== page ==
In case you haven’t exposed yourself to the particular subset of U.S. authors who write so-called postmodern tomes (it’s rather unique to the USA, I think), think David Foster Wallace. Jonathan Franzen. Jonathan Safran Foer. Thomas Pynchon. Michael Chabon. Don de Lillo. (A caveat: I’d like to include some female writers in this particular subset of postmodern writing, but for the life of me I can’t come up with any who fit.)
You’ll find many others in a listing of this category, many not from the U.S. But the writers listed above – for better or for worse where literature is concerned – have a lot in common. My purpose here is to offer a perspective on these commonalities – and what they mean to the future of literature and reading.
- They take on the social issues of the twenty-first century – diversity, technology, contrasting cultures, gender, a shrinking world, war. This is as it should be. One can’t write with any sense of realism about today’s world without dealing with these subjects.
- Their writing is complex, both is subject matter and in situation. Again, one can’t write about these times without dealing – at least indirectly – with a complex world without complex writing.
- The writing tends to deal with the “common” levels of life. Sure. This is where cultures -and all their inherent problems – are at first blush found. The underprivileged, the immigrants, the struggling, the so-called blue collar types of our society, find themselves in constant touch with similar folks of other cultures. There is no socioeconomic shelter from one another, and so what better social groups to write about to depict a multicultural world.
The above characteristic are what make this literary form valuable, worth reading – studying, even. But there are other characteristics that I’d term as problematic:
- The tone of such writing, rather than being in the voice of such people, tends to the erudite. I think this comes from the fear of being classified as – ah, shall we say – as limited perceptively as the characters depicted. This can be done successfully, but by and large this trait as practiced by the above writers tends to set the writer and his/her narrator(s) apart, i.e., above, from the characters. Whether this urge comes from a sense of academic elitism, insecurity, or one of social separation (writers do tend to be set apart from the “masses” when it comes to their natures – they’re more observers of life than participants, hence their social value), I can’t say, and won’t try.
- Narration overwhelms all else. There seems to be a strong sense of self-awareness in this class of writer, and it comes through more in narration than in characterization or story structure. The problem: it sets the writer foursquare between the writing and the reader, by tone, voice and story structure in ways that prevent the reader from being able to immerse in this literarily created world.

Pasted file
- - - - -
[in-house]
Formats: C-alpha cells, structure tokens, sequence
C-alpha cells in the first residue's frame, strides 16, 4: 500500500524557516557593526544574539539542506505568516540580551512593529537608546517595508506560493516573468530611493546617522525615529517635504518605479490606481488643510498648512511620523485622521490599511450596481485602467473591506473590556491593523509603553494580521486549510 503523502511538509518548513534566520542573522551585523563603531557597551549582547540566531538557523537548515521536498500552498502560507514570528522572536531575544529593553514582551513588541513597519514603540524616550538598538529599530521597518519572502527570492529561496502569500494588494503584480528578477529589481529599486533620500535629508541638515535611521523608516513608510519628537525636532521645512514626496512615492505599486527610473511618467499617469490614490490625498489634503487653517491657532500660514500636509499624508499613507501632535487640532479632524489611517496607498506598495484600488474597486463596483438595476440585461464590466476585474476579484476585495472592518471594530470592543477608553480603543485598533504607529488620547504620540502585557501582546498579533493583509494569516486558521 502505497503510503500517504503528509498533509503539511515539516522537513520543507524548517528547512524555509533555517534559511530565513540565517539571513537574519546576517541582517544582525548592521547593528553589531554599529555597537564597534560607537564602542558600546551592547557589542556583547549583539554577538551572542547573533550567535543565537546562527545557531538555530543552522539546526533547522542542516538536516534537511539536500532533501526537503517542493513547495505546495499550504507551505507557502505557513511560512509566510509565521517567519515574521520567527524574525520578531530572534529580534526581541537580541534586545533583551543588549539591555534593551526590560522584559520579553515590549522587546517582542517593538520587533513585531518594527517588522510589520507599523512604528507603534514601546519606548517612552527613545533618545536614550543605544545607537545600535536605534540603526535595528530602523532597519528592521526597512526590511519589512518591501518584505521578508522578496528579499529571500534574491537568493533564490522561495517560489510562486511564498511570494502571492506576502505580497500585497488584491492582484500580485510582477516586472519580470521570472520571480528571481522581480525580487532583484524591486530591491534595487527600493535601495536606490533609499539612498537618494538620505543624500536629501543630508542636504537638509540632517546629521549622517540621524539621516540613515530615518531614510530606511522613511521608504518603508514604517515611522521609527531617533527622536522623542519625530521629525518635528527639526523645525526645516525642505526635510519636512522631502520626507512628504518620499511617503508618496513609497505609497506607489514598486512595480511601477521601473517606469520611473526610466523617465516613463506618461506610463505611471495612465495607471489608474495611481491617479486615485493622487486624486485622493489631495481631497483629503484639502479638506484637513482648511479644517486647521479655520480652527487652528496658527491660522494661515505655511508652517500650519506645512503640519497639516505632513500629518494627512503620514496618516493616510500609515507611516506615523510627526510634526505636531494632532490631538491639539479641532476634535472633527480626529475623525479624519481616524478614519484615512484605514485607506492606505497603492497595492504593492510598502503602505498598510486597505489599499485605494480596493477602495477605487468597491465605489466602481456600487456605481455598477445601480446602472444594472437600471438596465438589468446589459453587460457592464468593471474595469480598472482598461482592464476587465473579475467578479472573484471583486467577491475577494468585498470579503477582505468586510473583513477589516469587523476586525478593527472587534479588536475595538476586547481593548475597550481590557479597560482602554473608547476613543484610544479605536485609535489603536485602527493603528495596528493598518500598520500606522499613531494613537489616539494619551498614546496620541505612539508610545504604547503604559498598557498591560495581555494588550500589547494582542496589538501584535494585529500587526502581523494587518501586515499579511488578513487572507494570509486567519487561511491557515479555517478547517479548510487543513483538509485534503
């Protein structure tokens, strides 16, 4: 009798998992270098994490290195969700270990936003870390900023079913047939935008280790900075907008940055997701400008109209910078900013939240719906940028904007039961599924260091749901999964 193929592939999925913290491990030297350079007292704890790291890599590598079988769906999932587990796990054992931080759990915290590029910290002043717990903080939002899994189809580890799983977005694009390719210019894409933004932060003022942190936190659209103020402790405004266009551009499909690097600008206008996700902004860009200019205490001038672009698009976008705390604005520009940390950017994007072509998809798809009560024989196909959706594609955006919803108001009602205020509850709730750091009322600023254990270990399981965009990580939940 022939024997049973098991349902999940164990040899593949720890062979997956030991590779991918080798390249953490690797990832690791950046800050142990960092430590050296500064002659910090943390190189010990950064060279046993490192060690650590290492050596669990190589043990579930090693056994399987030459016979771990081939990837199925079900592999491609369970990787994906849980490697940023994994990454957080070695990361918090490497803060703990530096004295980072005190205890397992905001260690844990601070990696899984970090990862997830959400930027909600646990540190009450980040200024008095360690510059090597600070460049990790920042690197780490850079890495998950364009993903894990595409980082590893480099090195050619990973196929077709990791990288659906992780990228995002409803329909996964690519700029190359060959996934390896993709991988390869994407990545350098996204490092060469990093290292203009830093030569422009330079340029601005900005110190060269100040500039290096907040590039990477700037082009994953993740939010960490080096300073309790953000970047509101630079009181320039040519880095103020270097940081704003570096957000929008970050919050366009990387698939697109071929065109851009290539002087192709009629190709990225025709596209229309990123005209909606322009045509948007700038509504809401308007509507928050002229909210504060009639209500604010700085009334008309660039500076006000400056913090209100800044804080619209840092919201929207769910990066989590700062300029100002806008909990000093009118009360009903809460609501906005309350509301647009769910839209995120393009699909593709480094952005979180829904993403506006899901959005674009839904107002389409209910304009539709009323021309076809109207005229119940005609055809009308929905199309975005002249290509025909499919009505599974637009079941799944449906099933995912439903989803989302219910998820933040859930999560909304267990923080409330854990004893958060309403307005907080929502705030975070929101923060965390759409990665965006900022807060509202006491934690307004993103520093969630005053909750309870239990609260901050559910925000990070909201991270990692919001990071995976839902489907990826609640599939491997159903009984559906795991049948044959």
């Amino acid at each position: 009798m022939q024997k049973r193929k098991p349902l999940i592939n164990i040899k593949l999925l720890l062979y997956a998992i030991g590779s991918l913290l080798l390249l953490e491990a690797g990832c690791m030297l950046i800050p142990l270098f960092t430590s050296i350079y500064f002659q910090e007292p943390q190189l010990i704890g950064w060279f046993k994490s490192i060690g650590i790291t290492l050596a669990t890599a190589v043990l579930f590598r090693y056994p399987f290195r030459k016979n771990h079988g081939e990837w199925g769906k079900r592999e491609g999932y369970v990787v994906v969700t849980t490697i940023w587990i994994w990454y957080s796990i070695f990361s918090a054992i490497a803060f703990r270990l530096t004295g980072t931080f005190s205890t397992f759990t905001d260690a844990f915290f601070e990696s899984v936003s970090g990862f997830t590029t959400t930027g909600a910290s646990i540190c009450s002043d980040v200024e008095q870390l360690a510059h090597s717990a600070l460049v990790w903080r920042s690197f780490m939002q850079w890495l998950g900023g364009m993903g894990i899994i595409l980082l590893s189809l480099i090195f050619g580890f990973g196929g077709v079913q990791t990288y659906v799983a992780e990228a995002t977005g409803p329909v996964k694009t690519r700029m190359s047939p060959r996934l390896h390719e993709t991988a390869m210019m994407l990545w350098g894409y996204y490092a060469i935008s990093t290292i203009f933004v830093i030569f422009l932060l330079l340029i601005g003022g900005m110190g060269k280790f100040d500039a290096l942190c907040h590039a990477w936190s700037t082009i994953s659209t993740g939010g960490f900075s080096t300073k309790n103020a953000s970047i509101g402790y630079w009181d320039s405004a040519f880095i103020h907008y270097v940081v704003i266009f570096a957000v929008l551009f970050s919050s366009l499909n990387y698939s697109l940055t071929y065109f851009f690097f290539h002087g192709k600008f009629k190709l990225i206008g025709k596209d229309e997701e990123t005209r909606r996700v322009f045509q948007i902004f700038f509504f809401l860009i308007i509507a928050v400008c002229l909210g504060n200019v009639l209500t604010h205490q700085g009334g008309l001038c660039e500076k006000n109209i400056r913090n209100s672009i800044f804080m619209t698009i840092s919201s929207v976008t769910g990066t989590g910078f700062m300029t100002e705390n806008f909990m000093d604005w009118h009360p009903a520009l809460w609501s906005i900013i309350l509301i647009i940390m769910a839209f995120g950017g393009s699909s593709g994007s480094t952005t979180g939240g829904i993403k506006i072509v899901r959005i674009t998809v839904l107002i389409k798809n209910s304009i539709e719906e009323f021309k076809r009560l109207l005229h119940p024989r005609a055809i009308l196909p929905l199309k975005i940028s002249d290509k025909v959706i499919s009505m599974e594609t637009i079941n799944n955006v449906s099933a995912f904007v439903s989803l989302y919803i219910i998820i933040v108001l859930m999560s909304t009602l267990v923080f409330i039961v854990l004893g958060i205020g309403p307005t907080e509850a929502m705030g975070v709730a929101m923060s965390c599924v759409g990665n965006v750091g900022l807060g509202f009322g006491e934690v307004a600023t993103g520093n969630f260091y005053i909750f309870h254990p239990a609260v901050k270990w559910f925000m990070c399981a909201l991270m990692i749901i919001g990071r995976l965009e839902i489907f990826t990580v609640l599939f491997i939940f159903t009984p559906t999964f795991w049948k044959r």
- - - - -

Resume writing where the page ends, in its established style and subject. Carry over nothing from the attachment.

- Story arc is minimized. Much of this writing is done in present tense – or with that sensibility. Once again, narration is god. The authors tend to wander from vignette to vignette free associatively. The sensibility here seems to be an emphasis of complexity (read: chaos) over order. The feeling that invariably comes though is one of despair, defeat – withdrawal from life and its attendant problems. The relevant issue: while literature isn’t mean to solve personal and social problems, it should inspire the reader to want to find such solutions, even amid a vortex of insolubility.
- Characters seem flat, reactive. This again seems to have its root in narration. Readers aren’t summoned into the lives of the characters; instead, all you get is the narrator(s)’s take on the characters, their motivations their lives’ arcs. And here, the unspoken “N”-word (nihilism) really reaches out to the readers: “You are creatures who can only respond in short-sighted, paramecium-like fashion to stimulus or situation; you have no ability to work your way through or out of society’s morass.” While I’d be the first to admit that we Americans tend to shortsightedness, these should be ways of having the reader recoil from such a character depiction, rather than allowing him/her to wallow in it.
The strain of writing tends, at the end of the day, to be pretty ebolic, i.e., self-perpetuating – with both readers and writers as carriers of the strain. Harsh I know, but I see it as more of a literary infection than an avenue to understanding.
The postmodern ethos, if there is one, can led us in two directions: to some sense of order amid this era’s whirlwind of complexity, or it will re-divide us, returning us to a new but devolved form of world tribalism. I can only hope that writers will continue to evolve this form, to take it in the former direction.